Future buildings and remodels will aim for LEED Gold standard

Future buildings and remodels will aim for LEED Gold standard

MIT’s Office of Sustainability gave a set of recommendations Monday that will help MIT set its long term plan for sustainability on campus; one long-term goal of the plan is to bring new and newly renovated buildings on campus up to the LEED Gold standard.

The MIT news office said the plan focuses initially on buildings, stormwater, land management, materials, and making labs greener, and will be implemented over the course of 10 months under the guidance of the Office of Sustainability.

The plan purports to be “[a]n integrative vision for our buildings, stormwater, landscape and labs.”

The recommendations were released in concert with the recent announcement of the “MIT Plan for Action on Climate Change,” which the Institute issued after a year-long series of discussions.

The plan proposes actions that will reduce the use of energy and water on campus and are expected to be executed in June 2016. The process of executing the long-term plan will be managed by the Campus Sustainability Task Force, which was launched last March.

MIT aims to meet or exceed the most recent version of the national LEED Gold (version 4) certification standard for new campus construction and major renovation. Building E62 (MIT Sloan School of Management) and Building 76 (Koch Institute for Integrative Cancer Research) have already met this criteria.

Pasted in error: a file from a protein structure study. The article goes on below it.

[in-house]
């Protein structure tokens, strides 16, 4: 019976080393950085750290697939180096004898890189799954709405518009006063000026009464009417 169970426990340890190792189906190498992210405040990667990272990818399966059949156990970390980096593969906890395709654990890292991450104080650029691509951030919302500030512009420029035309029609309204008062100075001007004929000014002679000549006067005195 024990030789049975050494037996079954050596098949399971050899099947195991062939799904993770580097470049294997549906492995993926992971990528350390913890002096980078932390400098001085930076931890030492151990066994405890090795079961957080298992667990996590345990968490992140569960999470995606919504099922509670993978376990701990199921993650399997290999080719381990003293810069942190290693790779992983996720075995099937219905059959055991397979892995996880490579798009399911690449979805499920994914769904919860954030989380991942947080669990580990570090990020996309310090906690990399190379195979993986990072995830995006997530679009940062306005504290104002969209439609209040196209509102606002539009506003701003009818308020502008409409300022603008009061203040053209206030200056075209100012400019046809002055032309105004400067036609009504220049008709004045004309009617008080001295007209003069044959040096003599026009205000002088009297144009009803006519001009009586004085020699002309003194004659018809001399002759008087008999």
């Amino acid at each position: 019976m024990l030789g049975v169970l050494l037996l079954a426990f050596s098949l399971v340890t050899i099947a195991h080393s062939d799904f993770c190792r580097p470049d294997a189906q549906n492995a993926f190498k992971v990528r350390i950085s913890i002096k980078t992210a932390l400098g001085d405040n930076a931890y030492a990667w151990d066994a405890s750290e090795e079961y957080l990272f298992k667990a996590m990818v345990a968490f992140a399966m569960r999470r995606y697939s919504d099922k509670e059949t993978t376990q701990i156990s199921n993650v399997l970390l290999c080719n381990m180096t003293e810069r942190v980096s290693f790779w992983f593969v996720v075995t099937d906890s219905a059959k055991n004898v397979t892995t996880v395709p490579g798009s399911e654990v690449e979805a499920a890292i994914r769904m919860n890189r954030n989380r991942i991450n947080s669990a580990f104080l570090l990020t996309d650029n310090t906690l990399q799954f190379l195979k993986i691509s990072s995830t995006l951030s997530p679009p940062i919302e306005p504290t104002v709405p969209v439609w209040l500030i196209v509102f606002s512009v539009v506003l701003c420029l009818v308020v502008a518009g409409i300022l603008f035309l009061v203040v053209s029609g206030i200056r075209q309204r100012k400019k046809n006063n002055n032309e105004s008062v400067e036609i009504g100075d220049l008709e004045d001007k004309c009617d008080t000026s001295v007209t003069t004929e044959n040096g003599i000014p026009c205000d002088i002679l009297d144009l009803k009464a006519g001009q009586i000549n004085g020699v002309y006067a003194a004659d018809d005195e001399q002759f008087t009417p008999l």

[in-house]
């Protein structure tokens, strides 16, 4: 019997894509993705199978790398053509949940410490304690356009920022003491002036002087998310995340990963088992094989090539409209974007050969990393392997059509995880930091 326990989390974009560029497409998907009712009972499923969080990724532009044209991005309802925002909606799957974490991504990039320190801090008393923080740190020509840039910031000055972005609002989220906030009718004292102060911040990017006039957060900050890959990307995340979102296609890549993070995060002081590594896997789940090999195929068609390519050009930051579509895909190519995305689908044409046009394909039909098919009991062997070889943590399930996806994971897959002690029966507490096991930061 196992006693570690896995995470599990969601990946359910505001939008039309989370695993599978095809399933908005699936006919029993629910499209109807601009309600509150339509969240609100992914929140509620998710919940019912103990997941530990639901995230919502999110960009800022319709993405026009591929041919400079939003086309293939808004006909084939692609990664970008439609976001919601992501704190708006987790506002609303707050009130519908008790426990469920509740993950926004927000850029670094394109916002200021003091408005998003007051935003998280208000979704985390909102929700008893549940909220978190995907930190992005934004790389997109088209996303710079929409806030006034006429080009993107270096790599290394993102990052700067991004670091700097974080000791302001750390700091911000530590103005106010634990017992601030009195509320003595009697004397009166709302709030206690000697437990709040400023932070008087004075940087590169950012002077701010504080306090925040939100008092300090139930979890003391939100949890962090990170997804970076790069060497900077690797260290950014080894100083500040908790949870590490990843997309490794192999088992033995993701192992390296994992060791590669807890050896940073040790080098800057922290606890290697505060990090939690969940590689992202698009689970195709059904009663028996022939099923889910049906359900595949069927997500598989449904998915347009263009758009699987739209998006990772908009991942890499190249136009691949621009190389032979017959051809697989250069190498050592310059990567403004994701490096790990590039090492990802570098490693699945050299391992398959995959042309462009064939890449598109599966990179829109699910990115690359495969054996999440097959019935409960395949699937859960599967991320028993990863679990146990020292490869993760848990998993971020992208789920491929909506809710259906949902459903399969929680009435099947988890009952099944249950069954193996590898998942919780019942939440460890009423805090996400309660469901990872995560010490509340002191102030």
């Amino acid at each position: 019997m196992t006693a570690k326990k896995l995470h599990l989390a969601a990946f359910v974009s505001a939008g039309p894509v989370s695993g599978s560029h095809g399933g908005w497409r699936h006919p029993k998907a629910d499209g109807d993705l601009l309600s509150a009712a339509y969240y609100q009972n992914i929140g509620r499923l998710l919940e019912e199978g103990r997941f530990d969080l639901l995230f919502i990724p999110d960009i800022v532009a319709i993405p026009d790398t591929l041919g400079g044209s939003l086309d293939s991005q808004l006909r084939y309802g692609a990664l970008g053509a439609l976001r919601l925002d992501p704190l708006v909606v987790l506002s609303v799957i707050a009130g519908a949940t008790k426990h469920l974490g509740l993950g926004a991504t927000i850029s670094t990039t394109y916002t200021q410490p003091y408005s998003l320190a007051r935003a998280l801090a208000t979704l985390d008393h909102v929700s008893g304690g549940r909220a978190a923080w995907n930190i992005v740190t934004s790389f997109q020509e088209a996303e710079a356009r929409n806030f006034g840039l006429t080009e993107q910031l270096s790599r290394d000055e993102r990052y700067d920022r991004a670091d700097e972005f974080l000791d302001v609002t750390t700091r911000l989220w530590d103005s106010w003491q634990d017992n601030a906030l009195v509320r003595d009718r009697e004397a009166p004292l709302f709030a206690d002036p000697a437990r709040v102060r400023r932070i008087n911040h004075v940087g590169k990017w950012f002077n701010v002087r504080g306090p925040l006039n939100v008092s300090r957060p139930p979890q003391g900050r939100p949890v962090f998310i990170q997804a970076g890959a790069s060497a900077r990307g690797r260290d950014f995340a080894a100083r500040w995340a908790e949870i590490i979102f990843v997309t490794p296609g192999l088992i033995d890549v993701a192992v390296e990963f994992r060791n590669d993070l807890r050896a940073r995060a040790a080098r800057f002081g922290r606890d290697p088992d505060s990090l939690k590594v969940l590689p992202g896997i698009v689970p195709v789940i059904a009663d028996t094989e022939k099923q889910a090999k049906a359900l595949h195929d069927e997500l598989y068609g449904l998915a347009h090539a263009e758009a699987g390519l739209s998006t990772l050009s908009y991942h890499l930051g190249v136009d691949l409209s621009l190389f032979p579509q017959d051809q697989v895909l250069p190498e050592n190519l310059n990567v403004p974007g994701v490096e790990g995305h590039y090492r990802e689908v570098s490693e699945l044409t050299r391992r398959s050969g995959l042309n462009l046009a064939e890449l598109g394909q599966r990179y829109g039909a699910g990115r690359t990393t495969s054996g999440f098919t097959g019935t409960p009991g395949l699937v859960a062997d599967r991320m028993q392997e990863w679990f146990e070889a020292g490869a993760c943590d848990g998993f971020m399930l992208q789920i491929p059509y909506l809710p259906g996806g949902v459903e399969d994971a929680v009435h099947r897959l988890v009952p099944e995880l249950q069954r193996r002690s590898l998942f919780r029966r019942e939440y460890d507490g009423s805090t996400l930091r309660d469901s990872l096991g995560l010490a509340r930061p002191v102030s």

The recommendations are designed to reduce greenhouse gas emissions at MIT by a minimum of 32 percent by 2030, an amount that was criticized as being too little by the Fossil Free MIT student group.

The plan will encourage decision-makers keep the entire lifecycle of products and materials in mind when making purchases.

Labs will focus on better conserving water and other resources and reducing the amount of waste generated. The plans are not expected to reduce the labs’ productivity.

An “Idea Bank” will be launched by the Campus Sustainability Task Force in collaboration with the Office of Sustainability and encourage input from the MIT community. The bank is expected to help to carve out MIT’s vision of allowing the campus to grow in a sustainable way. Similar idea banks were set up for climate change and for the future of education at MIT.

—Anshuman Pandey

1 Comment
RAM about 7 years ago

Sustainability of buildings on campus should also mean that the buildings and their systems (HVAC, etc.) should not fall apart. I suspect that, under the current, political definition of sustainability, Bexley Hall would have been left as-is in place.